Whether it is public transport, parks, shopping malls, cafes etc. The mistreatment and sexism are prevalent in all places.
Pakistani women who can afford more economic transports such as motorbikes cannot drive. All because it is unsafe for women to be on their own and drive.
It goes even as far as pointing the virginity of a woman. That sitting on a motorbike or bicycle could disrupt their virginity – a social topic/taboo taken very seriously by Pakistani society.
For the women of lower socio-economic, it is the worst. Sexual harassment is often a common offence faced by such women.
Whether they’re factory workers, low wage earners or housewives of a low-income household, they face severe sexism in the form of physical and verbal abuse.
All because of the fact that they are women and for the male counterpart, it is easy to manipulate their lives without considering them human.
And as for those women who don’t have a male member with them, regardless of their social status, they are defamed in all circles of life more or less.
For Pakistani society, a woman cannot be out in public without the presence of a male member.
In many parts of rural and urban Pakistan, women are not even allowed to communicate with men, unless they have a blood relation or are married.
Sexism is Intolerance
Is sexism hereditary disease that has been passed down from generations? What are men and elder women so afraid of? Is it some kind of phobia that is only prevalent in Pakistani communities?
Furthermore being a sexist man doesn’t make you pious. It certainly does raise the piety or character of a woman. If she is uneducated it doesn’t make her spiritual or noble. It just allows her to be a slave and that is intolerable.
Infanticide and abortion is something unheard of but happens frequently in Pakistan. It’s not related to teen pregnancy. It’s a very simple case – the baby is a girl. Conservatives will defy all odds just to get a son.
Girls are even given away and ‘discarded’ just for not being the right gender. Women themselves are made to believe that a baby girl is not the right child to have.
Those who consider abortion and infanticide inhumane will still not be happy with the baby girl. It’s just not what for they’d hoped for.
Thus, there are people who will refuse to consider Pakistani society sexist. Hijab, Purdah or Burqa? These are seen as norms of society.
However, what about women empowerment? Well, they are free to receive an education and get jobs – as long as they are fulfilling their household duties.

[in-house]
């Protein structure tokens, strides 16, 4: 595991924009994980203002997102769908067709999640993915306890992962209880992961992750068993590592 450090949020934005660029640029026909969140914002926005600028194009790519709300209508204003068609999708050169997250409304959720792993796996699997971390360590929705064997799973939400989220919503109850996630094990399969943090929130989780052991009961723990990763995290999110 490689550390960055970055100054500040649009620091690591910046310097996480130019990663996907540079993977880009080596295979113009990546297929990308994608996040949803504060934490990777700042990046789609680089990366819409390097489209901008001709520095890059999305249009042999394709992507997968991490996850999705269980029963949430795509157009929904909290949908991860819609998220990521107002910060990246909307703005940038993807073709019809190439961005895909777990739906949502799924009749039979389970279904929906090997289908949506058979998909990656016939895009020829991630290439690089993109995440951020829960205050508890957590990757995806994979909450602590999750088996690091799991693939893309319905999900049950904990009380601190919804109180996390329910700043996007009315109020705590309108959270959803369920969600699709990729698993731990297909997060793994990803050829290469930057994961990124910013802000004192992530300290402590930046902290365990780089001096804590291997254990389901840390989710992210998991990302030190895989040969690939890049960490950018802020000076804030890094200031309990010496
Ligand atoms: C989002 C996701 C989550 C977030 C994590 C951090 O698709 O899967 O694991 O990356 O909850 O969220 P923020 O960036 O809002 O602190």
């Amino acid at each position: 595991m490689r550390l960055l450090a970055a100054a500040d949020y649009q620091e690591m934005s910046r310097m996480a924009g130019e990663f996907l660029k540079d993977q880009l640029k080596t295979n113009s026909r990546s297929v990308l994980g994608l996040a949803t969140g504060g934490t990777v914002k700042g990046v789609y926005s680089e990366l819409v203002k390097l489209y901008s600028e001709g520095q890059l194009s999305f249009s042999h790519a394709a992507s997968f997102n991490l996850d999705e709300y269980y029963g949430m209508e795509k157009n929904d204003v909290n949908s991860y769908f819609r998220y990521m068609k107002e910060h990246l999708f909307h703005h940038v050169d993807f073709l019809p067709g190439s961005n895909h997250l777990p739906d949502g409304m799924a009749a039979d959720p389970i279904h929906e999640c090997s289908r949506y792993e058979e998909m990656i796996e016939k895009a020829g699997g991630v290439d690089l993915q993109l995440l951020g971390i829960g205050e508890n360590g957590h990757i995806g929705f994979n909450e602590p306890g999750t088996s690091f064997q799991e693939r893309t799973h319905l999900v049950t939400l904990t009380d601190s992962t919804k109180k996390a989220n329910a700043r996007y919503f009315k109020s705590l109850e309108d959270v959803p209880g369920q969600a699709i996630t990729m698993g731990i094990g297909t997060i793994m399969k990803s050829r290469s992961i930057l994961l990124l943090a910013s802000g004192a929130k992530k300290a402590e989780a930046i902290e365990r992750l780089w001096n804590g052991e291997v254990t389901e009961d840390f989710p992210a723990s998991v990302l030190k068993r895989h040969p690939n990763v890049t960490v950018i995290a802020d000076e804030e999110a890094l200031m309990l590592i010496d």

If the stories had boys and men mentioned in it, Pakistani society would have lost its mind. That would have been outright inhumane and unprogressive. Boys become men and men have to take care of things.
When everything is turned against the male part of the society, it comes down to this – a woman’s rightful place is in her home. A man’s rightful place is practically anywhere in the world.
If this treatment is a result of class it would be incorrect. Irrespective of socioeconomic status, the majority of people in Pakistan tend to have this attitude. This attitude is not absolute and there are degrees to it.
The question of sexism can be easily merged with misogyny and patriarchy.
It’s not limited to households, education and professional lives. Are there equal opportunities for women in all fields? No, there are not.
Whether it is being the head of an organisation or being a leader in their field, some excuse will come up. There will always be something that will filter out the woman.
A society where being a woman is a challenge does not create healthy individuals. An atmosphere with social hostility and gender segregation cannot survive in the 21st century.
The #MeToo movement shook many Pakistani men from all fields. The women who came out were victim-shamed and blamed. They themselves were held responsible for the misdemeanours. Male celebrities blamed are still free to live their life as they wish.
Would it make any sense to put a ban on baby’s gender for the expecting couple? The Pakistani Punjab Health Minister believes it could reduce infanticide and abortion.
Is the state of women actually that horrid and unbearable? Catcalling, harassment at work, college, university or even at home. It is both common and what people looking in, would deem as inappropriate, intolerable and unacceptable.
Legislation & Society
Where does law enforcement begin? Does it not play any role in a sexist society?
It’s not because of legislation that Pakistani society has these patriarchial views about women, although legislation does need amendments and debate.
It’s basically the Pakistan society cannot seem to view it in any other way. There seems to be a sea of denial that Pakistani society is sexist towards women.
Legislation may grant rights on the paper but it’s the practice that makes it real.
A social stigma before makes its way into the legislation needs to be addressed socially. Without a doubt, legislation and lawmakers exist but the question is how effective is the implementation?
Had it been for legislation a lot of men and women would be in jail or on trial. Had it been an effective practice, many young women would not be isolated and depressed. They could have been living a decent and productive life.
Does Pakistan society need to play its part? Yes. It does
We have moved beyond the question of how sexist is society towards women in Pakistan. To the fact, that it definitely exists, and it needs to be addressed.
The measures of how it needs to be addressed are correlated with many factors. Some which are obvious and easy to do and others which could take generations to fix.
The citizens of Pakistan have a duty towards their women and their wellbeing. Therefore, any signs of improvement in the sexist argument need to start from within the household. As to how women are treated within the home and by the family.
Only then, can the impact of such change be transferred to the various branches of practical life in Pakistan, where, sexist and misogynistic attitudes towards women in the country are addressed and hopefully, tackled.